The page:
HRE GROUP PRESS RELEASE: Monday 4th July 2022
▲The site of Newton Kyme Station – immediately north of Rudgate Road bridge – had already been infilled, but the stone-arched structure served as a reminder of the former Wetherby-Tadcaster railway. (Credit: Robert Matley)
▲Rudgate Road bridge had few defects and an assessed capacity of 32 tonnes, but National Highways infilled it under emergency development powers to “prevent an emergency arising”.
▲Congham Road bridge near King’s Lynn comprised a steel and concrete superstructure dating from around 1923. (Credit: Richard Humphrey)
▲Congham Road bridge was infilled under emergency development powers that have now expired.
Schemes to infill four historic bridges now have “questionable legal status”, according to campaigners, as the emergency development powers used to undertake them have expired.
For the past nine years, National Highways has managed the Historical Railways Estate (HRE) of 3,100 legacy railway structures on behalf of the Department for Transport. During that time the state-owned roads company has spent £8.01M infilling 51 bridges, but the programme was halted by the Government in July 2021 over concerns that National Highways was failing to consider environmental, heritage and transport impacts, or consult with stakeholders.
In June, Eden District Council rejected a retrospective planning application for the infilling of a bridge in Cumbria, finding that it conflicted with three Local Plan policies. Around 1,600 tonnes of aggregate and concrete will have to be removed by 11 October 2023.
The structure, at Great Musgrave, was infilled under powers known as ‘Class Q’ which apply to temporary works carried out in emergency situations. However the material was intended to be permanent and a report by Bill Harvey Associates, masonry arch specialists, found the structure to be in Fair condition, with National Highways’ own inspections recording few defects and no deterioration.
It has now emerged that four other infill schemes were undertaken using Class Q powers before the Government’s intervention.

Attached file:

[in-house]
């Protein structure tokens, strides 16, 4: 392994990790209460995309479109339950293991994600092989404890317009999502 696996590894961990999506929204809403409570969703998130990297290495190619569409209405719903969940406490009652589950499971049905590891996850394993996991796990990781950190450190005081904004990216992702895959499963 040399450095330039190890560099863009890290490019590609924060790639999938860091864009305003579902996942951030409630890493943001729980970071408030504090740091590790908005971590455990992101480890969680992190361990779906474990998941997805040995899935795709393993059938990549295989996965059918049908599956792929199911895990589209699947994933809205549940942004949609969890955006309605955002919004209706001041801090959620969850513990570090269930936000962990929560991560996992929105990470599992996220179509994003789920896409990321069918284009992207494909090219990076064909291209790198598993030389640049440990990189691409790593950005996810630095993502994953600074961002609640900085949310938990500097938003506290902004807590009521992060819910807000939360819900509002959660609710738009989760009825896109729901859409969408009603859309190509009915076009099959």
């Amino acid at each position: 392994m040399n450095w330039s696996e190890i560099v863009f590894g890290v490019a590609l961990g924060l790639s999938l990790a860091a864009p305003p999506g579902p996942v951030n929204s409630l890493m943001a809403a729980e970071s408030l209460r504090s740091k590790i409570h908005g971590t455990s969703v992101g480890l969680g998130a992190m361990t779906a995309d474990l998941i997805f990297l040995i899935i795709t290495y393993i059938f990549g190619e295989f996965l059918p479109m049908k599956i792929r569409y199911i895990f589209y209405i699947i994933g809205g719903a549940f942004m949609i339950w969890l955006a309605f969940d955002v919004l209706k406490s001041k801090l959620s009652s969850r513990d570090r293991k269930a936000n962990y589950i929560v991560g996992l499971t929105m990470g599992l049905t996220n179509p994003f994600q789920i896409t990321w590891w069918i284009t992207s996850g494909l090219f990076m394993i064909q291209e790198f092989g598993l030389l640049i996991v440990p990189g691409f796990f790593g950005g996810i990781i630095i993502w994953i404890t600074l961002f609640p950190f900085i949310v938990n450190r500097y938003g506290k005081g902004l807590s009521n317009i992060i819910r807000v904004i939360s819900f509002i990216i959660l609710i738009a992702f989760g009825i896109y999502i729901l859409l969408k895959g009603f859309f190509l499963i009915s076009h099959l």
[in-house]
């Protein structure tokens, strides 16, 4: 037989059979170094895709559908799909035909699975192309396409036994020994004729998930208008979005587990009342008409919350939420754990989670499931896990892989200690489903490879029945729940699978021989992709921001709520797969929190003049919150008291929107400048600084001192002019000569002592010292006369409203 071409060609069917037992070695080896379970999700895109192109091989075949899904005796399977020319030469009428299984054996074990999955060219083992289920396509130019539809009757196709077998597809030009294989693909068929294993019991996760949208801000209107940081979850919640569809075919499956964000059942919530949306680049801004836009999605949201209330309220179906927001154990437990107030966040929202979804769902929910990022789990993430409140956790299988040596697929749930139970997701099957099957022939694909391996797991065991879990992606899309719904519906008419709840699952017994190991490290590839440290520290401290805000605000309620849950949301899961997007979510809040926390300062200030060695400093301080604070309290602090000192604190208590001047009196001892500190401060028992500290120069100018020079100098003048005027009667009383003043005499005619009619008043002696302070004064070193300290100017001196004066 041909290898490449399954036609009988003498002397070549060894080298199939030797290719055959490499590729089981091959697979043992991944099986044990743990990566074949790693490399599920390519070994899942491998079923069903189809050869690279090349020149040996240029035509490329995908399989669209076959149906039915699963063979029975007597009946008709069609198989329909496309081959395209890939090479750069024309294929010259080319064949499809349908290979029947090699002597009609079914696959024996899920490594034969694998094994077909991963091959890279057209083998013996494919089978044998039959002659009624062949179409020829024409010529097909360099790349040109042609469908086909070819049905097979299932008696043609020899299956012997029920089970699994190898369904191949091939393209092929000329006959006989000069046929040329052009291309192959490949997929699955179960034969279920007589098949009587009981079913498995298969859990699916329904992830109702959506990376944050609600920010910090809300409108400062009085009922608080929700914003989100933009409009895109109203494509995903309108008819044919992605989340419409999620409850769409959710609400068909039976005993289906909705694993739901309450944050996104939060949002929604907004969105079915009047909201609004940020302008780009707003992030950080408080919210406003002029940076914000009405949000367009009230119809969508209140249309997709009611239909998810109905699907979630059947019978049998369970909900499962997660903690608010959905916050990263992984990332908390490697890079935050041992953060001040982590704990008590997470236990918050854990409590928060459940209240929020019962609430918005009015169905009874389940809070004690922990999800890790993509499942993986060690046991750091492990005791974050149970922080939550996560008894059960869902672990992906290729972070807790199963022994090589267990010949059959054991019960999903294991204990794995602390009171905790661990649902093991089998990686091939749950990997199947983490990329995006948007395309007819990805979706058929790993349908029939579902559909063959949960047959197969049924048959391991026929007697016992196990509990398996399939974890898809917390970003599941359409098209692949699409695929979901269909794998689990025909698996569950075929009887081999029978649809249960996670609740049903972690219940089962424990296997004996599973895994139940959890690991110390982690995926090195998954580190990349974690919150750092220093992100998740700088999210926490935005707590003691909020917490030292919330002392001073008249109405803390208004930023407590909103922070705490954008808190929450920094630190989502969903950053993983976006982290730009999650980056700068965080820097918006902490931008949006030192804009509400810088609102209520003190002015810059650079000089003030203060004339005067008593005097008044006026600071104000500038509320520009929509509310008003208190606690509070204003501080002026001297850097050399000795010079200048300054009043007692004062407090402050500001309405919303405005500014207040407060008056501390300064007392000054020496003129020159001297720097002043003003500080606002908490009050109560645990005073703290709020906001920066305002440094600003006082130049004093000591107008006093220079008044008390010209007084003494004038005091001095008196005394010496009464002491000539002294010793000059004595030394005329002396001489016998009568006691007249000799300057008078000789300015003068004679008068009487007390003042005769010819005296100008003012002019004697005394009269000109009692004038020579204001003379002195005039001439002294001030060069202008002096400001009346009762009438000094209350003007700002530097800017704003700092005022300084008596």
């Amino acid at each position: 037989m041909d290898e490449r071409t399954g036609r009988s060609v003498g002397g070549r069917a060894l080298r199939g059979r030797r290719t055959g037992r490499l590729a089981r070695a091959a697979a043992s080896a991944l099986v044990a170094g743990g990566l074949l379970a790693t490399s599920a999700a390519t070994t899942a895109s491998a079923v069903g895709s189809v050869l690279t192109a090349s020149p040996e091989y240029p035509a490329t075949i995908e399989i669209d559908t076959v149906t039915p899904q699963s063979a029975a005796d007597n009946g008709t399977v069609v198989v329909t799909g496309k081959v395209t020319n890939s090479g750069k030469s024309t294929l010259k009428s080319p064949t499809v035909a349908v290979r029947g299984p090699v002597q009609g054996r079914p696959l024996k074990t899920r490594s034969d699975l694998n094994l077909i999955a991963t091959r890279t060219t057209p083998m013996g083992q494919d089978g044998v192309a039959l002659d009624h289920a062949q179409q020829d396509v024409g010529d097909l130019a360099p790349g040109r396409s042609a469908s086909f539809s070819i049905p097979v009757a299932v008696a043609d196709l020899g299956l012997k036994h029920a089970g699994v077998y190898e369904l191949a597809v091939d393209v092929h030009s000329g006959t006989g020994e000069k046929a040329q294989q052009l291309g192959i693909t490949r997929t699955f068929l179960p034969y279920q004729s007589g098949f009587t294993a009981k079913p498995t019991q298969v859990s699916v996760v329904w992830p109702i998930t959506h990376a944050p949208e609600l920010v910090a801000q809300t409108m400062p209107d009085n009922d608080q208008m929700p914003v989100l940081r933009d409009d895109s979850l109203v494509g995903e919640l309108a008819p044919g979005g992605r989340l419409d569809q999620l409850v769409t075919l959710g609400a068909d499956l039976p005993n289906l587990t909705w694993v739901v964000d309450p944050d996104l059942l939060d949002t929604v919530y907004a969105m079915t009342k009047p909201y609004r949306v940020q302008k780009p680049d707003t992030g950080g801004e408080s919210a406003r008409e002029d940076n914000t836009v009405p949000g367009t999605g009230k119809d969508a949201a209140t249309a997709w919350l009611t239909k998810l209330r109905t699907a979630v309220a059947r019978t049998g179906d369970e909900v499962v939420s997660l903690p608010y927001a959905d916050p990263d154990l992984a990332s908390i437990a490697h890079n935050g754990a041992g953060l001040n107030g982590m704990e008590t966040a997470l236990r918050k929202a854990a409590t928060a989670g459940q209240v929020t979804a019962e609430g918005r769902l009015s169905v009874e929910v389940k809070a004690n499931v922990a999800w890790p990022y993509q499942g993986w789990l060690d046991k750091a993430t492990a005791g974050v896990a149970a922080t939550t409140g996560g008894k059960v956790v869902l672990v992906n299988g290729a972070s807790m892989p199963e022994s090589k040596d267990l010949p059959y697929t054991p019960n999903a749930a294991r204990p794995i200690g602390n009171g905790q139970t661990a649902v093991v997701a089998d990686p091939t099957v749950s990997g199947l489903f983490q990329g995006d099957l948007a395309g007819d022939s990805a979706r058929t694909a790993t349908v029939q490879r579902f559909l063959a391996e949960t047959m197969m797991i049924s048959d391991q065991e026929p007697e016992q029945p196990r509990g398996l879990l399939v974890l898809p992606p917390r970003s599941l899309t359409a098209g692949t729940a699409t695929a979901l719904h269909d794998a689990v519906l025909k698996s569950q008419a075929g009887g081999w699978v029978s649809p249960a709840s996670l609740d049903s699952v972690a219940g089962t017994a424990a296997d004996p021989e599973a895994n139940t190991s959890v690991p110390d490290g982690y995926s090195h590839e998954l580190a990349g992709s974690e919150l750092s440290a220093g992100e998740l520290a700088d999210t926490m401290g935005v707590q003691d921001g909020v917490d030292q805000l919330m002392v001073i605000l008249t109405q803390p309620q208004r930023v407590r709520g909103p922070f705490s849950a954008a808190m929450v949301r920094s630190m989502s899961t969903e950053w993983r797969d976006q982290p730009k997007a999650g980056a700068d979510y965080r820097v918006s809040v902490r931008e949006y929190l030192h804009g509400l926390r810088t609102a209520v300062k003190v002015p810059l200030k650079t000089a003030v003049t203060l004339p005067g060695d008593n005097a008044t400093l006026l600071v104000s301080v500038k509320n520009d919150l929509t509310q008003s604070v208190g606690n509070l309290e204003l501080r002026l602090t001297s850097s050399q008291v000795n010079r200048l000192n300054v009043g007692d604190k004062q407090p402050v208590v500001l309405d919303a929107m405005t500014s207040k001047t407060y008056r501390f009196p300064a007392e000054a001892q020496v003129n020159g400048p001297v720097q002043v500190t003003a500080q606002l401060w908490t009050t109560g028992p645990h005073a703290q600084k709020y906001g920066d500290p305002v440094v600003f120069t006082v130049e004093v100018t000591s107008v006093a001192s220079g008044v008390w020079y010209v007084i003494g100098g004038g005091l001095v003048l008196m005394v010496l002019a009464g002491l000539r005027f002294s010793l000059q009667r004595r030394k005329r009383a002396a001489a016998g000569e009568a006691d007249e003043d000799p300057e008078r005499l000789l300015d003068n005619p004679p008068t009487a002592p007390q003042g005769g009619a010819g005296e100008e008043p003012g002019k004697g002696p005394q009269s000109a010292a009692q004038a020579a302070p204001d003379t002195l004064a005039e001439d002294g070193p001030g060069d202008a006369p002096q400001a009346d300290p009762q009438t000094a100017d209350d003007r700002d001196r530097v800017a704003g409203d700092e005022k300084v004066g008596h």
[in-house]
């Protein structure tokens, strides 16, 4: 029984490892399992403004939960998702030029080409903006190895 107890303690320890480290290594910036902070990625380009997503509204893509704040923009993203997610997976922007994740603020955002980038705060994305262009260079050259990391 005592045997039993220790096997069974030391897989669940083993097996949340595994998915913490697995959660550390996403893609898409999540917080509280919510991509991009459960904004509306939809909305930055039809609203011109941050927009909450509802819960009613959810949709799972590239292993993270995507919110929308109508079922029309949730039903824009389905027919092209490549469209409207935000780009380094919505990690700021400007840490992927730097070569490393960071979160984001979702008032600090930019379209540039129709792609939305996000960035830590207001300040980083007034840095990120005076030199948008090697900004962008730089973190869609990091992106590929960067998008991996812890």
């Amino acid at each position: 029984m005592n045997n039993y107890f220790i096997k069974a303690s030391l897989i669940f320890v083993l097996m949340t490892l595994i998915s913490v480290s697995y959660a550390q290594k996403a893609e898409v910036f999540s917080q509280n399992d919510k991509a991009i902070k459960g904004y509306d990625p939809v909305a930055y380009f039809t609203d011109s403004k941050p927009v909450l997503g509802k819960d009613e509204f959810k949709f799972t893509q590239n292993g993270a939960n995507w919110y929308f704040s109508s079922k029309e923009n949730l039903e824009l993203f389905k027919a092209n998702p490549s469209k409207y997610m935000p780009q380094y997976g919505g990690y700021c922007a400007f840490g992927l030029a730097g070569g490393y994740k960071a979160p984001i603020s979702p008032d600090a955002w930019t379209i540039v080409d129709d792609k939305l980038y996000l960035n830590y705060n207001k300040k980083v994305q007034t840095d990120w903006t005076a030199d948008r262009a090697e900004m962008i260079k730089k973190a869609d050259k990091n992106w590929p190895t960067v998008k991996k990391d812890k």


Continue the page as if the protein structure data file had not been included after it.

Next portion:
The dismantled railway under Congham Road bridge near King’s Lynn was one of several identified in Norfolk County Council’s Walking and Cycling Strategy as having the potential for reuse as part of a network of active travel paths, but National Highways blocked the route by infilling the structure during March and April 2021 at a cost of £127K, claiming that it presented “an ongoing and increasing risk to public safety”.
A cycle path has already been laid along a section of the former Wetherby-Tadcaster railway in West Yorkshire and an ambition to complete a link between the two towns is still being pursued. However £133K was spent infilling Rudgate Road bridge – close to the current end of the path – in the spring of 2021. Jacobs, acting as National Highways’ consultants, told Selby District Council that the structure was “suitable only for 32 tonnes” and infill was needed “to prevent an emergency arising”, but no specific defects were mentioned.
Near South Woodham Ferrers, Essex and in Ilford, north-east London, National Highways used Class Q powers to infill two bridges in 2018/19 and 2020 at a total cost of £312K.
Under the terms of Class Q, the infill should have been removed from these structures within 12 months of work starting unless written consent to retain it had been granted by the local planning authorities. This interpretation was supported by solicitors acting for The HRE Group – an alliance of engineers, sustainable transport advocates and greenway developers – and was the basis upon which Eden District Council required National Highways to seek retrospective planning permission for the Great Musgrave scheme.
In February, the group asked National Highways for copies of the consents, but none was provided, and has since written to the four councils requesting confirmation of their positions. Selby District Council has appointed an enforcement officer to consider the Rudgate Road infill.
Graeme Bickerdike, a member of The HRE Group, said: “There was no prospect of an emergency developing at these bridges – certainly not by any reasonable definition of the word – and National Highways had no plans to remove the infill within a year as it was obliged to do, by default, under Class Q.
“The company’s exploitation of these powers meant that the four infills were not exposed to scrutiny through normal democratic process which, in the case of Congham Road and Rudgate Road, could have identified issues around potential future active travel use. And as Great Musgrave demonstrated, the heritage and environmental harm caused by infilling far outweighs any marginal long-term maintenance cost savings.
“It is not sustainable for a Government-owned company to carry out works that now have questionable legal status so we have asked the councils to investigate and decide whether consent should be granted for retention of the infill or enforcement action taken with a view to its removal.”
National Highways has established a Stakeholder Advisory Forum to review all future major works to HRE structures, but confirmed outcomes for 68 bridges and tunnels previously threatened with infilling or demolition are still awaited.